Knowing these rights may help avoid needless shutoffs and reduce the number of gas and electric disconnections. Read the Board of Public Utility’s Customer’s Bill of Rights.
Before you contact the utility company get prepared and know exactly what you want to say. If you work for a social agency, get to know your customer, ask questions. Consider it equivalent to a lawyer preparing his client for court testimony. Don’t be surprised when the utility rep asks a question and it leaves you in a bad position.
Areas to cover include: 1) amount of the outstanding bill; 2) payment history; 3) any prior arrangement or budget plan; 4) length of time the bill has been outstanding; 5) circumstances (disruption in income, death, separation/divorce, medical bills, etc; 6) ability to pay; 7) eligibility for various energy assistance programs; 8) other factors; 9) hardship if service is disconnected.
Now let me introduce what I call the 25% Rule. On the back of every shutoff notice is a statement. The wording mentions the right to enter into a payment agreement with the utility company. The statement of your rights does not spell out your ability to avoid a shutoff by paying just 1/4 of the bill. Example: the bill is for $500, the bill says you must pay $400. The customer service rep says $400. Instead of accepting his statement or demand, ask him about the 25% rule. Under this rule you could pay $125 to avoid the shutoff.
To take full advantage of various energy programs – including the Winter Termination Program (WTP), the Universal Service Fund (USF), and the Low Income Home Energy Assistance Program (LIHEAP) – the electric and gas bills should be in the name of the person who is responsible for the bill. Failure to have the bill in the proper name may result in the denial of benefits or have other negative consequences. All the major investor-owned utility companies have adopted a policy whereby a customer can have their name added to the bill, even when there is an outstanding balance.
You may wish to read a small section of the regulations that pertain to deferred payment arrangements. It discusses in detail the 25% Rule. It reads as follows:
14:3-7.13 Disputes as to bills
(c) Whenever a residential customer advises the utility that the customer wishes to discuss a deferred payment agreement because said customer is presently unable to pay a total outstanding bill, the utility shall make a good faith effort to provide the customer with an opportunity to enter into a fair and reasonable deferred payment agreement(s) which takes into consideration the customer’s financial circumstances. In negotiating such a deferred payment agreement(s), a residential customer may not be required to pay, as a down-payment, more than 25 percent of the total outstanding bill due at the time the agreement(s) is made or executed. In the case of a residential customer who received more than one utility service from the same utility and the amount which is in arrears is a combination of those services, the utility shall offer a separate deferred payment agreement for each service based on the outstanding balance for that service prior to any proposed discontinuance for nonpayment. The utility shall not require such a customer to accept two or more deferred agreements that extend over the same time period. The customer shall have the option to enter into a deferred payment agreement(s) and have the remaining service(s) disconnected until satisfactory arrangements for payment can be made. A utility shall renegotiate and/or amend the deferred payment agreement of a residential customer if said customer demonstrates that his or her financial circumstances have changed significantly because of factors beyond his or her control.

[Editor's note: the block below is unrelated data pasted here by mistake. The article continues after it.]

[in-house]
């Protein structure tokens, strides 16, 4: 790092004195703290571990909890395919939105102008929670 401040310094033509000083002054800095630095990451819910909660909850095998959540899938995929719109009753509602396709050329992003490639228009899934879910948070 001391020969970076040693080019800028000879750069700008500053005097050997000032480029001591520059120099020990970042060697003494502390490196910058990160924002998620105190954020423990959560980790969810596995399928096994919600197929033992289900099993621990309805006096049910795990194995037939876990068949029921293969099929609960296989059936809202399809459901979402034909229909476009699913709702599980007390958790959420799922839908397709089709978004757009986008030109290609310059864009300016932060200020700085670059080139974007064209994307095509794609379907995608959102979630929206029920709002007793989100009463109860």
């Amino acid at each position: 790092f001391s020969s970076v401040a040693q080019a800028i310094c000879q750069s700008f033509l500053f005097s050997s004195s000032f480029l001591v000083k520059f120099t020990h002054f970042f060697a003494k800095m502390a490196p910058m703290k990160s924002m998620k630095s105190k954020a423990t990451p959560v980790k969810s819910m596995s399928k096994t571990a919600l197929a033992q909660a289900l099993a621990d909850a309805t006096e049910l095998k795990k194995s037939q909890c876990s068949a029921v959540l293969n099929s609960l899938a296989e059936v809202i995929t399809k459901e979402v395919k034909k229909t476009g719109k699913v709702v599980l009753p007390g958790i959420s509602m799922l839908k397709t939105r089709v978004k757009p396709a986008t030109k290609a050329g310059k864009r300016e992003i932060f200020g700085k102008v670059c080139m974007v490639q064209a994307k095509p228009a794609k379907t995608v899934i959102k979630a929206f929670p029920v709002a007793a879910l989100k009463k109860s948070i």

(d) Such agreements which extend for more than two months shall be in writing and shall provide that a customer who is presently unable to pay an outstanding debt for utility services may make reasonable periodic payments until the debt is liquidated while continuing payment of current bills. While a deferred payment agreement for each separate service need not be entered into more than once a year, the utility may offer more than one such agreement in a year. The Board may order a utility to accept more than one deferred payment agreement in a year if said action is reasonable. If the customer defaults on any of the terms of the agreement, the utility may discontinue service after providing the customer with a notice of discontinuance. In the case of a residential customer who receives more than one utility service from the same utility and has subsequently entered into a separate agreement for each separate service, default on one such agreement shall constitute grounds for discontinuance of only that service.